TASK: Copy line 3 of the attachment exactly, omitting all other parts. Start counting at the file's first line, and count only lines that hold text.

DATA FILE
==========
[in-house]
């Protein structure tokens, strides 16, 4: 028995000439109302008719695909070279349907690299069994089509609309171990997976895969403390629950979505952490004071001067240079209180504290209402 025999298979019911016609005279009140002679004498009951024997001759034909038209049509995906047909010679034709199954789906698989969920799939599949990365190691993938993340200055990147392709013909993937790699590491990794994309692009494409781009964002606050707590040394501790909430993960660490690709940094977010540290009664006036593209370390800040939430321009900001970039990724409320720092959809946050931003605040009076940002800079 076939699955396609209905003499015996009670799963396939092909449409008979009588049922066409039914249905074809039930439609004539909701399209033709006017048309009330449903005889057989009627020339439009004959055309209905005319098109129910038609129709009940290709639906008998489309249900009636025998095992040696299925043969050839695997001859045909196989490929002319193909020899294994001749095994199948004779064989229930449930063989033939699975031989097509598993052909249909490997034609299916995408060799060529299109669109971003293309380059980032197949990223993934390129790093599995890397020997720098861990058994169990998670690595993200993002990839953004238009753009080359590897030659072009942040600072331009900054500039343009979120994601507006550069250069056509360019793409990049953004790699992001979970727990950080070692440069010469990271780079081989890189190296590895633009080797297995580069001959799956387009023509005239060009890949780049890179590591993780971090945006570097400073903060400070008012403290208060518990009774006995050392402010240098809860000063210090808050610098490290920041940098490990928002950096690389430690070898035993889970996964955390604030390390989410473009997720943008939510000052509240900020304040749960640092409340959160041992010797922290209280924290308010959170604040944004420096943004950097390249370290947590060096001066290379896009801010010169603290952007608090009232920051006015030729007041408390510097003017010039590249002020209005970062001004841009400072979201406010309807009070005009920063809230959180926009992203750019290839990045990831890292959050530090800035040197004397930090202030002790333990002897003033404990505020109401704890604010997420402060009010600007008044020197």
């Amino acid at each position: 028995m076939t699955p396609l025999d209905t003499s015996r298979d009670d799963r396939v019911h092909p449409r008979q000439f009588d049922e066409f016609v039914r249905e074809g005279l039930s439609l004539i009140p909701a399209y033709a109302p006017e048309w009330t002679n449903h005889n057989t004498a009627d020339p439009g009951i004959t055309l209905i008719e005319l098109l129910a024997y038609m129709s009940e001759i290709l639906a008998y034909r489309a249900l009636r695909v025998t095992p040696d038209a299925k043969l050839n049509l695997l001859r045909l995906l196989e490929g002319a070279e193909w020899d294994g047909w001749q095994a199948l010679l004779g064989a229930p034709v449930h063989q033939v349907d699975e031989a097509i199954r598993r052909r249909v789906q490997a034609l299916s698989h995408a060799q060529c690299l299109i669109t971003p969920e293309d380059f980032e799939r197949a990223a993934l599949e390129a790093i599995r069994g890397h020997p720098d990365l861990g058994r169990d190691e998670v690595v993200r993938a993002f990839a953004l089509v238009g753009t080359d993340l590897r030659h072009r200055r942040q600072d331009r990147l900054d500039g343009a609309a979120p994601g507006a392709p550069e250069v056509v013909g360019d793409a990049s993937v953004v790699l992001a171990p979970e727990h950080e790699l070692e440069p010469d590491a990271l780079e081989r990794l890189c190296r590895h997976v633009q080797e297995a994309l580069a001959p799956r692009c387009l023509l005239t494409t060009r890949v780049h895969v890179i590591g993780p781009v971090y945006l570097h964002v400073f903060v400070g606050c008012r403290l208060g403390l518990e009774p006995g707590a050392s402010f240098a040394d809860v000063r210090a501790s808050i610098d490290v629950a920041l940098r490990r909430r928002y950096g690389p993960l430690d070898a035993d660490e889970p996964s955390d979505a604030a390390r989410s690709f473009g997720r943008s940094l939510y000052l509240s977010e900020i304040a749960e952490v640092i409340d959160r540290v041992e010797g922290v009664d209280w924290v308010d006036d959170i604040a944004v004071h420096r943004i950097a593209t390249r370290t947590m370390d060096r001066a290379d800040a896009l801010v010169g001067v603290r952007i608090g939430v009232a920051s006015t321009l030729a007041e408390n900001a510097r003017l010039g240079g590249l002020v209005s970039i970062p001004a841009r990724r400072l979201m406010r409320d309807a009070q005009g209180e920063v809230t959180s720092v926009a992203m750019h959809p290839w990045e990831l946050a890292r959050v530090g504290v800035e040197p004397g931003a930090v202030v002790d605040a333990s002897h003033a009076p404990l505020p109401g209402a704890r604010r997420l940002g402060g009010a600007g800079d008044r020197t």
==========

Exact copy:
């Amino acid at each position: 028995m076939t699955p396609l025999d209905t003499s015996r298979d009670d799963r396939v019911h092909p449409r008979q000439f009588d049922e066409f016609v039914r249905e074809g005279l039930s439609l004539i009140p909701a399209y033709a109302p006017e048309w009330t002679n449903h005889n057989t004498a009627d020339p439009g009951i004959t055309l209905i008719e005319l098109l129910a024997y038609m129709s009940e001759i290709l639906a008998y034909r489309a249900l009636r695909v025998t095992p040696d038209a299925k043969l050839n049509l695997l001859r045909l995906l196989e490929g002319a070279e193909w020899d294994g047909w001749q095994a199948l010679l004779g064989a229930p034709v449930h063989q033939v349907d699975e031989a097509i199954r598993r052909r249909v789906q490997a034609l299916s698989h995408a060799q060529c690299l299109i669109t971003p969920e293309d380059f980032e799939r197949a990223a993934l599949e390129a790093i599995r069994g890397h020997p720098d990365l861990g058994r169990d190691e998670v690595v993200r993938a993002f990839a953004l089509v238009g753009t080359d993340l590897r030659h072009r200055r942040q600072d331009r990147l900054d500039g343009a609309a979120p994601g507006a392709p550069e250069v056509v013909g360019d793409a990049s993937v953004v790699l992001a171990p979970e727990h950080e790699l070692e440069p010469d590491a990271l780079e081989r990794l890189c190296r590895h997976v633009q080797e297995a994309l580069a001959p799956r692009c387009l023509l005239t494409t060009r890949v780049h895969v890179i590591g993780p781009v971090y945006l570097h964002v400073f903060v400070g606050c008012r403290l208060g403390l518990e009774p006995g707590a050392s402010f240098a040394d809860v000063r210090a501790s808050i610098d490290v629950a920041l940098r490990r909430r928002y950096g690389p993960l430690d070898a035993d660490e889970p996964s955390d979505a604030a390390r989410s690709f473009g997720r943008s940094l939510y000052l509240s977010e900020i304040a749960e952490v640092i409340d959160r540290v041992e010797g922290v009664d209280w924290v308010d006036d959170i604040a944004v004071h420096r943004i950097a593209t390249r370290t947590m370390d060096r001066a290379d800040a896009l801010v010169g001067v603290r952007i608090g939430v009232a920051s006015t321009l030729a007041e408390n900001a510097r003017l010039g240079g590249l002020v209005s970039i970062p001004a841009r990724r400072l979201m406010r409320d309807a009070q005009g209180e920063v809230t959180s720092v926009a992203m750019h959809p290839w990045e990831l946050a890292r959050v530090g504290v800035e040197p004397g931003a930090v202030v002790d605040a333990s002897h003033a009076p404990l505020p109401g209402a704890r604010r997420l940002g402060g009010a600007g800079d008044r020197t």